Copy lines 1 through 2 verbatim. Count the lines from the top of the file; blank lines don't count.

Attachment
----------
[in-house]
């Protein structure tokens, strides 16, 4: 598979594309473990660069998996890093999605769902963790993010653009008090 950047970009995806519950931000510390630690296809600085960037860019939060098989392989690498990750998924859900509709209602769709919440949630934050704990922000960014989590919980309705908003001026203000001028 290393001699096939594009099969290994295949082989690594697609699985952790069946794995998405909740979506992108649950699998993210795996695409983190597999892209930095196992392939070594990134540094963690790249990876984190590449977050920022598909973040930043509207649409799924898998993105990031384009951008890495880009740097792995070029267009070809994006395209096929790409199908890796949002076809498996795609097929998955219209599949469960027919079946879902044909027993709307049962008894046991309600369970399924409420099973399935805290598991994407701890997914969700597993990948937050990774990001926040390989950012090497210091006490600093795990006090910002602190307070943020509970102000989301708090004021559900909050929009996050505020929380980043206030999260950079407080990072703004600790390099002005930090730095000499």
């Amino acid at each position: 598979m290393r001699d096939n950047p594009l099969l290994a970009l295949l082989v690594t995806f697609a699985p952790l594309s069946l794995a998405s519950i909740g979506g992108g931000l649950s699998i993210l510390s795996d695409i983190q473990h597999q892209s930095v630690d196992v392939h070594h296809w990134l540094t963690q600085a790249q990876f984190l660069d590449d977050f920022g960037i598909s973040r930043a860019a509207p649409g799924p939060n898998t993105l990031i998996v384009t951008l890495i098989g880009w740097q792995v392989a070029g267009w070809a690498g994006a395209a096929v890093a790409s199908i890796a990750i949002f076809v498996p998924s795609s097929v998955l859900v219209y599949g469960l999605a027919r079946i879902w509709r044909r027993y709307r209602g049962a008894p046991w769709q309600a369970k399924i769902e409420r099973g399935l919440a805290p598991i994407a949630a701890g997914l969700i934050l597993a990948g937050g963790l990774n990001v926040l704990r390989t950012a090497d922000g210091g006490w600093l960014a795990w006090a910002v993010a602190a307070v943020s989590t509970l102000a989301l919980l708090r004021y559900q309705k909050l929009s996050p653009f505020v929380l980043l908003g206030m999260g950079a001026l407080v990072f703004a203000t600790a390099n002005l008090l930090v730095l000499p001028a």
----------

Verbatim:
[in-house]
């Protein structure tokens, strides 16, 4: 598979594309473990660069998996890093999605769902963790993010653009008090 950047970009995806519950931000510390630690296809600085960037860019939060098989392989690498990750998924859900509709209602769709919440949630934050704990922000960014989590919980309705908003001026203000001028 290393001699096939594009099969290994295949082989690594697609699985952790069946794995998405909740979506992108649950699998993210795996695409983190597999892209930095196992392939070594990134540094963690790249990876984190590449977050920022598909973040930043509207649409799924898998993105990031384009951008890495880009740097792995070029267009070809994006395209096929790409199908890796949002076809498996795609097929998955219209599949469960027919079946879902044909027993709307049962008894046991309600369970399924409420099973399935805290598991994407701890997914969700597993990948937050990774990001926040390989950012090497210091006490600093795990006090910002602190307070943020509970102000989301708090004021559900909050929009996050505020929380980043206030999260950079407080990072703004600790390099002005930090730095000499």